of the front room and make their curatorial decisions. Out of this chaos, they
decide what art should be hung where.
They work as a team.
There are only a few rules. Teri believes that the walls should not be
too full or too empty. They aim to make
the gallery cohesive throughout by distributing the various mediums in specific
arrangements. The gallery displays
paintings (acrylic and oil), watercolors, mixed media, photographs, hand woven
baskets, wood working (both small items and hand-made furniture), blown glass,
and pottery. The curators don’t know what will sell, so they apportion the
art being shown fairly among the artist-members. They are exacting about this and count each
displayed work to even it out. Artists,
on the other hand, cannot touch their works once the curators place them in the
gallery. Artists set their own prices. If a work sells, that artist can fill in that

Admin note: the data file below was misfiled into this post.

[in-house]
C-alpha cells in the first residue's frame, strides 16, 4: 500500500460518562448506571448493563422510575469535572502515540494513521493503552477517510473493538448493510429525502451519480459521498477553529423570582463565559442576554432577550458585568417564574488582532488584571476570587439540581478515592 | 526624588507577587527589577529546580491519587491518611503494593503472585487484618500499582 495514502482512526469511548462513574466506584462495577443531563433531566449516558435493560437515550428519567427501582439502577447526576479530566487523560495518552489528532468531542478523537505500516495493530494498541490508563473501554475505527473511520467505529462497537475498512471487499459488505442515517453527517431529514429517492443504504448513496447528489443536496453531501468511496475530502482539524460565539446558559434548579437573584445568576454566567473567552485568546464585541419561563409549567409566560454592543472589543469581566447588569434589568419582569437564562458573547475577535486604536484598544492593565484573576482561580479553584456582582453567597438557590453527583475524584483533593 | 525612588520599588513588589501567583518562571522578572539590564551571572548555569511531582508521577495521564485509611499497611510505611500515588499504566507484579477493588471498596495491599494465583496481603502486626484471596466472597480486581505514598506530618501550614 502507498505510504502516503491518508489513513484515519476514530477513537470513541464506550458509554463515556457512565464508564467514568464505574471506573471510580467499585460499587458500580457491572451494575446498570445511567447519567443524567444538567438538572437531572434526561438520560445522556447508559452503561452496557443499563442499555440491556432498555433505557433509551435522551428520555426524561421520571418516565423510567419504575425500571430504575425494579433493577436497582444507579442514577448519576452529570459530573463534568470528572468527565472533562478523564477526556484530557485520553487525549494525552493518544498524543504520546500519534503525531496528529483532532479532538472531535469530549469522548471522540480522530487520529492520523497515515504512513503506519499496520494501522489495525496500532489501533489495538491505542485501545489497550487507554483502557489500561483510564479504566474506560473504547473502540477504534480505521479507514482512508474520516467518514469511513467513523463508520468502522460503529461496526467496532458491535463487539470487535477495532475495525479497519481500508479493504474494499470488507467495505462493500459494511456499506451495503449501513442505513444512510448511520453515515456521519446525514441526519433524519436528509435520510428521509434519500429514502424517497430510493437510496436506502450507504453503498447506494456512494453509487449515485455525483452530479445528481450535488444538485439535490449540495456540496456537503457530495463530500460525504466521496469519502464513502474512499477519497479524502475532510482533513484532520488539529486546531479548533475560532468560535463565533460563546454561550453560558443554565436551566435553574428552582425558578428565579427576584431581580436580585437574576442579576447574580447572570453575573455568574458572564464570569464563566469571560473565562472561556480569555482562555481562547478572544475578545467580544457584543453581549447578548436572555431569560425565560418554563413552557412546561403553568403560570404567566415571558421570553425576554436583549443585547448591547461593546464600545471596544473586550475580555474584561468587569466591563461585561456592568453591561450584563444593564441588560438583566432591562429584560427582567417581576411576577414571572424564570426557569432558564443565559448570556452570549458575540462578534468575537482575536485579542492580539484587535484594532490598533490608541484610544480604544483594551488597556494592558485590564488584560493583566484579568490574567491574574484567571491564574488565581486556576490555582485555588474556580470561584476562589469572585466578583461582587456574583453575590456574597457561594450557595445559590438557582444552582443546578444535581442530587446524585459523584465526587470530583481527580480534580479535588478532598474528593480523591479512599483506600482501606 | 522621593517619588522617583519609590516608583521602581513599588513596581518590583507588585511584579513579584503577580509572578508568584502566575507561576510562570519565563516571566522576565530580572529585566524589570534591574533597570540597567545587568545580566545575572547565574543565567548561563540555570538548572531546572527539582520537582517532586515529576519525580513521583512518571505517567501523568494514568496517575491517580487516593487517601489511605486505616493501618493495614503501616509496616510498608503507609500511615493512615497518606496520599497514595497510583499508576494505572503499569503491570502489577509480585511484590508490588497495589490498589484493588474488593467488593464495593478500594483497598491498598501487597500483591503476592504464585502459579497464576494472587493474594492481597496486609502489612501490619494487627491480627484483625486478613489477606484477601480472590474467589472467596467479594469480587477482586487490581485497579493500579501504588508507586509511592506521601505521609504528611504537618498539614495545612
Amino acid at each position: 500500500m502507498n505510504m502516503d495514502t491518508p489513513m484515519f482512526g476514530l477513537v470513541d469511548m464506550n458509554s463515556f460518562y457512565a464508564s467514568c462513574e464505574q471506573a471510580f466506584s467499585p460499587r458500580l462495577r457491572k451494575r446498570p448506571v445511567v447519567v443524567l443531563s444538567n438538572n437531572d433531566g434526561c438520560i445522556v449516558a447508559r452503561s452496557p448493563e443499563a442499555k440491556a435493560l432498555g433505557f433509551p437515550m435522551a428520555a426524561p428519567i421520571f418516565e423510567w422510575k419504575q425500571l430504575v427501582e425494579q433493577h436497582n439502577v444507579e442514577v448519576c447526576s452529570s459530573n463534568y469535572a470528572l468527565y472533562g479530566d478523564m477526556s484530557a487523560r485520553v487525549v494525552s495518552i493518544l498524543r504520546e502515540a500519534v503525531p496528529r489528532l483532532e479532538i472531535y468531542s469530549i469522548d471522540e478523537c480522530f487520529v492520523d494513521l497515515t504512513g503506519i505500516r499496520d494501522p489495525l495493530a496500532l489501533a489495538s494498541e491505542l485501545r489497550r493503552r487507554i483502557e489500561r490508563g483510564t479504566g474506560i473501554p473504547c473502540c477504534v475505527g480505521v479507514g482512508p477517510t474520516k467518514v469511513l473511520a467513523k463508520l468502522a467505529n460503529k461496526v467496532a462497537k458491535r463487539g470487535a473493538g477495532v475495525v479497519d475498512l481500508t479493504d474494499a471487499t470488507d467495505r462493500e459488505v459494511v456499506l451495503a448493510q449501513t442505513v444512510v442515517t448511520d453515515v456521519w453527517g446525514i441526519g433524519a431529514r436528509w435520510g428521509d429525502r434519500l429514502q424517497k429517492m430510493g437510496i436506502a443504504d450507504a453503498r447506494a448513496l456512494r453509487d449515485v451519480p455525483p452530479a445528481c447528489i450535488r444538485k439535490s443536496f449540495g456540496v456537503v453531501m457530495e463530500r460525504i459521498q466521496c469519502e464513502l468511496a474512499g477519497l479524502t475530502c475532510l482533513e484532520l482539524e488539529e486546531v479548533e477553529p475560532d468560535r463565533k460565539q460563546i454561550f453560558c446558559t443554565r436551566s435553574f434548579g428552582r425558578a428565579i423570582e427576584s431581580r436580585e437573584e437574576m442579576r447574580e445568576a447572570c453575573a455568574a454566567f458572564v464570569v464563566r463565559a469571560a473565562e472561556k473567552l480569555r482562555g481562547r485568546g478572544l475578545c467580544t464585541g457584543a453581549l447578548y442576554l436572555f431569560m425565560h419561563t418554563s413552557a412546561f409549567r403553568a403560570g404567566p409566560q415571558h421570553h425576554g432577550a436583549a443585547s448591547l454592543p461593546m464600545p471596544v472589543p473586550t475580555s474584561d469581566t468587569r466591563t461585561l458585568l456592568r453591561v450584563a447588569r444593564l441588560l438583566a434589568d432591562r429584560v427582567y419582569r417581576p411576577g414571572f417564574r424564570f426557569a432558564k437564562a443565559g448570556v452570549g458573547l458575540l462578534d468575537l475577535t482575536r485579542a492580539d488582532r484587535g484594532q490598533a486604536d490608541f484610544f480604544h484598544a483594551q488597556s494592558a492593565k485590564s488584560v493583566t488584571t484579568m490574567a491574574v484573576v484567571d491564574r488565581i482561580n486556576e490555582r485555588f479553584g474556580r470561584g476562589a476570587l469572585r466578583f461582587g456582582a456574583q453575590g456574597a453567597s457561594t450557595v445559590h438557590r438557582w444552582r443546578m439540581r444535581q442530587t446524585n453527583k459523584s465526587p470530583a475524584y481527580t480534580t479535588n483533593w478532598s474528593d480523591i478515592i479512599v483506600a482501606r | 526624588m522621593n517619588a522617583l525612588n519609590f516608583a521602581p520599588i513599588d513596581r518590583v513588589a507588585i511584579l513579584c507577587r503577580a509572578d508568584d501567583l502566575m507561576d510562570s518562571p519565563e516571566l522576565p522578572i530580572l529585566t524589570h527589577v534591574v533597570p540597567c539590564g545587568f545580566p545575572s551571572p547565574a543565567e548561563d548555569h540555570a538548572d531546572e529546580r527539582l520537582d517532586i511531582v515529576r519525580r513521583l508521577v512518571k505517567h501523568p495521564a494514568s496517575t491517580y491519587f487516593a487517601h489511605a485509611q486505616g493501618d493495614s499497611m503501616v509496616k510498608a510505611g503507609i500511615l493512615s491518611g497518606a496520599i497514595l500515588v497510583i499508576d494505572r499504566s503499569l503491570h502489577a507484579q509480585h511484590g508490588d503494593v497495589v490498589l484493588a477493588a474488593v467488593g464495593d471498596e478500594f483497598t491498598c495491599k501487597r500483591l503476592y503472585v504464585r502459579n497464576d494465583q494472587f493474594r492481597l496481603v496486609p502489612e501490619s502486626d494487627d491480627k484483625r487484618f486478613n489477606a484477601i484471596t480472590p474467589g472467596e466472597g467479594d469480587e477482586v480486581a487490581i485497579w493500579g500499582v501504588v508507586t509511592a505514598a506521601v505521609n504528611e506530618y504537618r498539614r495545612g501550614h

empty space with another of his or her art works. There is a back stock in the back room to
replace sold art. Curators can reject
art, but they rarely do.
There are a couple of tricks. According to Teri, they use a formula for
hanging that is consistent throughout the gallery and helps achieve the
cohesive look they want. They establish
an eye-level center line that is 60″ from the floor, then place a singular
piece so that it straddles that line equally, or if there are two paintings,
each is equally on either side of the line.
Tamera points out that they won’t hang
a bird or horse heading into a corner, and they wouldn’t hang a hot pink abstract photo next to a
still life tomato. In other words, they
want the pieces to complement one another.
To Laura, curating the gallery is like a puzzle. She thinks about compatible styles, colors,